How Fixing the Hubble Spacecraft Works

A view of the Hubble spacecraft as it orbits the Earth. See more Hubble Space Telescope pictures.
A view of the Hubble spacecraft as it orbits the Earth. See more Hubble Space Telescope pictures.
Courtesy NASA

The Hubble Spacecraft, also known as the Hubble Space Telescope or just the Hubble, launched in 1990 and has been sending us amazing pictures of distant galaxies ever since. But the Hubble's journey hasn't been a smooth one. In fact, there were problems with the Hubble from the very beginning. As a result, part of the Hubble's history is a series of NASA missions designed to repair the telescope. The latest repair mis­sion will also be the Hubble's last -- NASA plans to replace the Hubble with a new space telescope in 2013.

Hubble Space Telescope Image Gallery

Why use a space telescope in the first place when we have massive telescopes here on Earth? Space telescopes can focus on objects that are fainter and further away than terrestrial telescopes. It all has to do with the Earth's atmosphere. Particles in the air absorb, refract and reflect light. Warm air rises and cold air falls, which can also distort light. In space, there's no interference because there's no atmosphere. Telescopes in space are able to collect much sharper images than the ones we have here on the ground.

But a space telescope is more accurate than Earthly telescopes only if it's designed properly. About a month after NASA launched the Hubble, the organization discovered that the telescope they had been working on for eight years had a fundamental flaw. A mirror designed to reflect light into the telescope's sensors wasn't the right shape. The mirror's manufacturer had made a mistake when building it. As a result, the images the Hubble sent to NASA were out of focus and blurry.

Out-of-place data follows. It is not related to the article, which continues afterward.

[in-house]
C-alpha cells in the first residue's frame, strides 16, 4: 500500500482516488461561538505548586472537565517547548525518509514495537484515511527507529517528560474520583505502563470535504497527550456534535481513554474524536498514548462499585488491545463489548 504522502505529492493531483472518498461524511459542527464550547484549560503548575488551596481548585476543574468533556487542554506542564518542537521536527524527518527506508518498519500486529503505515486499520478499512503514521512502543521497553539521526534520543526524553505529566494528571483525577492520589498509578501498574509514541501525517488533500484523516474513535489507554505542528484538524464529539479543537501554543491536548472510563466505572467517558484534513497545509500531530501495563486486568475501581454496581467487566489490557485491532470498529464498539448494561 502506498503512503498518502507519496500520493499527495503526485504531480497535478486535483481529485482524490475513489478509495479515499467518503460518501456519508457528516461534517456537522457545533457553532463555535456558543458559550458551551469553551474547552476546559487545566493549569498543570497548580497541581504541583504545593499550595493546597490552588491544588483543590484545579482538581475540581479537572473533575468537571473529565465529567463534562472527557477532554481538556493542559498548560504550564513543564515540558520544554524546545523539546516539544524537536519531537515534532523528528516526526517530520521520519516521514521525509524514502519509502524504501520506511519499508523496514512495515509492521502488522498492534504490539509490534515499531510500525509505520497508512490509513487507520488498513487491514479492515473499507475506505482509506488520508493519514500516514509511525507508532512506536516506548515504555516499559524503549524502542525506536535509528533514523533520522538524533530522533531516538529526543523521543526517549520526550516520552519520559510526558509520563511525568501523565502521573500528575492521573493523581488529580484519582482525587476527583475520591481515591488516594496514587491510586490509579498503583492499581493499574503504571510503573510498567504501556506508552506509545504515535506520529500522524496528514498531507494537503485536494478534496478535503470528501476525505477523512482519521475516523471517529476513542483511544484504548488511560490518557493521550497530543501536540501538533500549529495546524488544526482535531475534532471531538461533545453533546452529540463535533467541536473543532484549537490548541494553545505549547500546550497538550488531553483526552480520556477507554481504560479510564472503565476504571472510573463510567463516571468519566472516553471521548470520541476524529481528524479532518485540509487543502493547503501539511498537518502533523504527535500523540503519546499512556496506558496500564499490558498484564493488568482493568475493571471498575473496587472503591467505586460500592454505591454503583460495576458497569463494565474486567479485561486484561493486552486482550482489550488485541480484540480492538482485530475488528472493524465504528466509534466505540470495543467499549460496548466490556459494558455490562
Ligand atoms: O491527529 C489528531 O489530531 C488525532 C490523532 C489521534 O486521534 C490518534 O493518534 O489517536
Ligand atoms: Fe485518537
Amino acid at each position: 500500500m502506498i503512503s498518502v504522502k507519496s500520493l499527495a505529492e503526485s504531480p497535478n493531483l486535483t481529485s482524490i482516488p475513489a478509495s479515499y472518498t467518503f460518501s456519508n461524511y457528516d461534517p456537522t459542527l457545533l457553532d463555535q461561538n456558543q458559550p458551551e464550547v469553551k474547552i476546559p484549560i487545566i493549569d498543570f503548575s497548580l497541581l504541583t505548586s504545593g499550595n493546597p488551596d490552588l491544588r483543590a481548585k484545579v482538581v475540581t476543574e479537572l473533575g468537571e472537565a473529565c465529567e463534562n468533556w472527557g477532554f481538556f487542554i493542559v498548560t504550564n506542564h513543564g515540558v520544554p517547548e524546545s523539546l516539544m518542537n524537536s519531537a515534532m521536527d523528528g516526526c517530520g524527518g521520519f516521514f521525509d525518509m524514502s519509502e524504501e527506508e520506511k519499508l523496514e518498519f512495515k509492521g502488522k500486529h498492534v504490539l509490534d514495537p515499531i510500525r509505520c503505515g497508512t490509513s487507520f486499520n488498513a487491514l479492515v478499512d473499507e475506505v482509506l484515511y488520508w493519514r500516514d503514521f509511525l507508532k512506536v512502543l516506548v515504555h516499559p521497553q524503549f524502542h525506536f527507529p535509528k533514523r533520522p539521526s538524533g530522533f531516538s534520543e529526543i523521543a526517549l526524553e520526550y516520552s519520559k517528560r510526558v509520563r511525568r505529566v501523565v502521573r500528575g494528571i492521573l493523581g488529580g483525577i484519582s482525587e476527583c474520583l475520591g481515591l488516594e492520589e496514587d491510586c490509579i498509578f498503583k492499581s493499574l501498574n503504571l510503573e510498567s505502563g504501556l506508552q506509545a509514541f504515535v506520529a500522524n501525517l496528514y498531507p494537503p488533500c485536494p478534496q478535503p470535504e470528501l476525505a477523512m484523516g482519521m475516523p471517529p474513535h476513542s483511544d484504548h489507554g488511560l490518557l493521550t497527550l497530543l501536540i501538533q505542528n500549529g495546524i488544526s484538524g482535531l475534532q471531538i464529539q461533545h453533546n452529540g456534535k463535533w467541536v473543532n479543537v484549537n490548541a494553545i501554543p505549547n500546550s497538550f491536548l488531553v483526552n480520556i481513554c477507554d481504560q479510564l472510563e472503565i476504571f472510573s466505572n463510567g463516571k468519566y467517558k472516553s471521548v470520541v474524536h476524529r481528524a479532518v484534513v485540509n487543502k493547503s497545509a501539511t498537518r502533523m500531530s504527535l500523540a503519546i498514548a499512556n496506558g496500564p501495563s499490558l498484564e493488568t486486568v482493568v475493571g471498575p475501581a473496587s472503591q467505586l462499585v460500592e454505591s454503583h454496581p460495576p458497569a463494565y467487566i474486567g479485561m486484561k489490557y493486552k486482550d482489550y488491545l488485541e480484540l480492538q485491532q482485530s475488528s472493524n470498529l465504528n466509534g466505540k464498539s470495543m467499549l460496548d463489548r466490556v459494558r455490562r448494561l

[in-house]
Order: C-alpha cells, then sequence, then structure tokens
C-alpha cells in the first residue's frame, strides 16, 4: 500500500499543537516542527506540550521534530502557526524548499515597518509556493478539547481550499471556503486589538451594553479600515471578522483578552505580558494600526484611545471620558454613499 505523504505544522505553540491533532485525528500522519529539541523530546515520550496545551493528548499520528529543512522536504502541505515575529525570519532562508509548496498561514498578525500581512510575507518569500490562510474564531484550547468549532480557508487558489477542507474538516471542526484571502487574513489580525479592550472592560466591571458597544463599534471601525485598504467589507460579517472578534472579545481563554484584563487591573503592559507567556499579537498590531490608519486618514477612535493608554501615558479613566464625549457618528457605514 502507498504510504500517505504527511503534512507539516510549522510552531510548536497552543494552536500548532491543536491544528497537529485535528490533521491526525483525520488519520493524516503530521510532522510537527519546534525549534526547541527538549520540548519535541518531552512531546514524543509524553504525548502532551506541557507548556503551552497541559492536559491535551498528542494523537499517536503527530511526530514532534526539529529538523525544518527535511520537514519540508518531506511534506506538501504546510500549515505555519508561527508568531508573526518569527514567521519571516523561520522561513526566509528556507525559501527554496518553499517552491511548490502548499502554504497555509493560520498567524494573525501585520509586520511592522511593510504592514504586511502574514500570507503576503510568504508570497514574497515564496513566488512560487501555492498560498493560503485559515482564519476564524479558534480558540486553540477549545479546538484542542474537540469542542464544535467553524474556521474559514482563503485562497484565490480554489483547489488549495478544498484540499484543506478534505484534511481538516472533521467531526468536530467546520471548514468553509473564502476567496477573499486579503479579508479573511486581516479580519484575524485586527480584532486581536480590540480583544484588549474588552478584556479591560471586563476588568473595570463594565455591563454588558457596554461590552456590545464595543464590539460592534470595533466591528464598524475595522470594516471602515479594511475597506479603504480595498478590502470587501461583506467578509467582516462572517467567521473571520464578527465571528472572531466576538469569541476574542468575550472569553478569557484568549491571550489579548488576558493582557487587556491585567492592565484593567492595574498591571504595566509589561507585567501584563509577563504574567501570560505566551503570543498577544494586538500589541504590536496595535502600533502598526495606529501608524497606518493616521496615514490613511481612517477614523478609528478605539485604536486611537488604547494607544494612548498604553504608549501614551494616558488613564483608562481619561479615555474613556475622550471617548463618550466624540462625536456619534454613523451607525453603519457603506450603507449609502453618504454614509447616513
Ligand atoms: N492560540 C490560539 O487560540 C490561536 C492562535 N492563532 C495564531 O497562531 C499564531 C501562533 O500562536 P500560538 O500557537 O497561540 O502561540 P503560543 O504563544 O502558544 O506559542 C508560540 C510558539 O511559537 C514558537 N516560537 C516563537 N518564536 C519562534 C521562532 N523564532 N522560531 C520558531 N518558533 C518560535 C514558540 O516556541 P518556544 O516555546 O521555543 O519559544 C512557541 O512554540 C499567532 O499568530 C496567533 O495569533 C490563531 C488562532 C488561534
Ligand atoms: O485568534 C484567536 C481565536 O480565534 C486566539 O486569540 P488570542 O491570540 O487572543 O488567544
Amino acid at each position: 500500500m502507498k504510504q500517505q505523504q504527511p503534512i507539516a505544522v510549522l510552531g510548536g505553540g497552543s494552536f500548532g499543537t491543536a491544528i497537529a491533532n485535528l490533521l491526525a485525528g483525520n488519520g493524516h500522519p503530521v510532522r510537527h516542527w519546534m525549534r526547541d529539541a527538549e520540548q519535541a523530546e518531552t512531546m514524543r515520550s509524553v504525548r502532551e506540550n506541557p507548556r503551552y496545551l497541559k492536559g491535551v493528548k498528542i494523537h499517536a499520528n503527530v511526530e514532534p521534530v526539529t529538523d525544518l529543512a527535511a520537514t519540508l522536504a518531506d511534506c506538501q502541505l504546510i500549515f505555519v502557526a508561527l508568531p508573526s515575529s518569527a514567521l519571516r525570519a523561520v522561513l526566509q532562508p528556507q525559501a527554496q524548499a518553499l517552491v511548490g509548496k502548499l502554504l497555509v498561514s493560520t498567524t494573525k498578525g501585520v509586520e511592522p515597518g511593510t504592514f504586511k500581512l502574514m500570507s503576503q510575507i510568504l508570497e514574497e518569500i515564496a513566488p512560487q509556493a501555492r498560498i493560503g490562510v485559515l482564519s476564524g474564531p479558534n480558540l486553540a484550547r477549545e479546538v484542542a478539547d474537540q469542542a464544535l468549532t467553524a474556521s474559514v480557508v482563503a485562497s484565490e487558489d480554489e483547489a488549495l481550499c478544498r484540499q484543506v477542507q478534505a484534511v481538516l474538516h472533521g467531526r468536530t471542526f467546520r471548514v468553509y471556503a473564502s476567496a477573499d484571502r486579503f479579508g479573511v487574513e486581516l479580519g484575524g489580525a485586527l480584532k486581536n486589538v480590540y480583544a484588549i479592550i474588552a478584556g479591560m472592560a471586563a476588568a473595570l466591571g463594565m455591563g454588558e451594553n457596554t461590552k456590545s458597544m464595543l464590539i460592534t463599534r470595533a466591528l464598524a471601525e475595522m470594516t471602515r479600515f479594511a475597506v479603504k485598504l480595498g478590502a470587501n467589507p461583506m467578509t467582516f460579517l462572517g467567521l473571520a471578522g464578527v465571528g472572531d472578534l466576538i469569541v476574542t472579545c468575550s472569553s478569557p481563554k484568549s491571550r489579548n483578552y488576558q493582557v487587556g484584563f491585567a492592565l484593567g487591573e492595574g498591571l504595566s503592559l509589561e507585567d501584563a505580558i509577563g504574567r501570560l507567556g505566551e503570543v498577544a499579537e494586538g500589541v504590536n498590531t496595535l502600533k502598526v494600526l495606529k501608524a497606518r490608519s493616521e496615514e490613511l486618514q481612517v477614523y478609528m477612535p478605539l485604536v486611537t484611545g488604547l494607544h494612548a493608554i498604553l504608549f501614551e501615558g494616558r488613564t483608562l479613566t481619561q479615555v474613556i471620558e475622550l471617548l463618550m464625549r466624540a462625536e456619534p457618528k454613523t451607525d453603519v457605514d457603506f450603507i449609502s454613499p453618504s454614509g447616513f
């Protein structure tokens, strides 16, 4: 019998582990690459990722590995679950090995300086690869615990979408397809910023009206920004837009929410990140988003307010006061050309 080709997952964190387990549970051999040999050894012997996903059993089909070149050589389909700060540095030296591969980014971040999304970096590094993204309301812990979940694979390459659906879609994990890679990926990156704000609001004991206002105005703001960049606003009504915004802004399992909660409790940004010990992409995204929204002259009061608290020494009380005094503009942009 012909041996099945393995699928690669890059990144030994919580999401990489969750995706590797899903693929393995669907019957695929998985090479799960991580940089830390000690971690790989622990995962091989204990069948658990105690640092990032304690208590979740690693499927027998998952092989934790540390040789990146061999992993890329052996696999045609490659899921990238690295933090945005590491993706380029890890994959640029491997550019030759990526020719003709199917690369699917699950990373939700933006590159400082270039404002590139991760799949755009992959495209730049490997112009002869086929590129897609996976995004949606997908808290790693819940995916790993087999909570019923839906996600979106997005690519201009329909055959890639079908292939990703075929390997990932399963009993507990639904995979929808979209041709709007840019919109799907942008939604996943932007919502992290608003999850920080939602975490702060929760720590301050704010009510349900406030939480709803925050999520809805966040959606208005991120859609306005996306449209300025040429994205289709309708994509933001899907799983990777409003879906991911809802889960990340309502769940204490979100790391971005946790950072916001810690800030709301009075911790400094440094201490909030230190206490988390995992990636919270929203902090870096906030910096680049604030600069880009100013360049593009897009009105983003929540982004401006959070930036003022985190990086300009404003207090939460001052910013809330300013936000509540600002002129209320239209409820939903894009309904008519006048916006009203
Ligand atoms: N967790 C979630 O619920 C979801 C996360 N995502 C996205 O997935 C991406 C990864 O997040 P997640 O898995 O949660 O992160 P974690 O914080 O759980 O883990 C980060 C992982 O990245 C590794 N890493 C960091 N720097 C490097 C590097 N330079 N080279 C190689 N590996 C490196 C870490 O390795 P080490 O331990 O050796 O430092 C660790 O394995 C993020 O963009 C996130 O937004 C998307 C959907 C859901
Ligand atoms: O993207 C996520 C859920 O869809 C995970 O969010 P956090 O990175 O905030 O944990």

NASA soon scheduled a repair mission, which launched in 1993. NASA sent up astronauts in the space shuttle Endeavour to manually repair the telescope. Five space walks later, the astronauts completed the repairs. They installed a device containing 10 small mirrors that intercepted the light from the primary mirror and corrected the pathway to the sensors. Afterwards, the Hubble began to take some of the most astounding images of space we've seen so far.

Courtesy STScI and NASA

But the Hubble once again needs repairs. Unlike the problem with the mirror, these repairs involve multiple systems and are much more complicated. For a while, NASA considered abandoning the Hubble completely rather than invest in another repair mission. Ultimately the organization changed its course, and now it has scheduled another repair mission. We'll take a look at what exactly happened to the Hubble to necessitate repairs, why NASA almost decided to give up on the telescope and what the future has in store for this device.

So what exactly is wrong with the Hubble? We'll focus on the problem in the next section.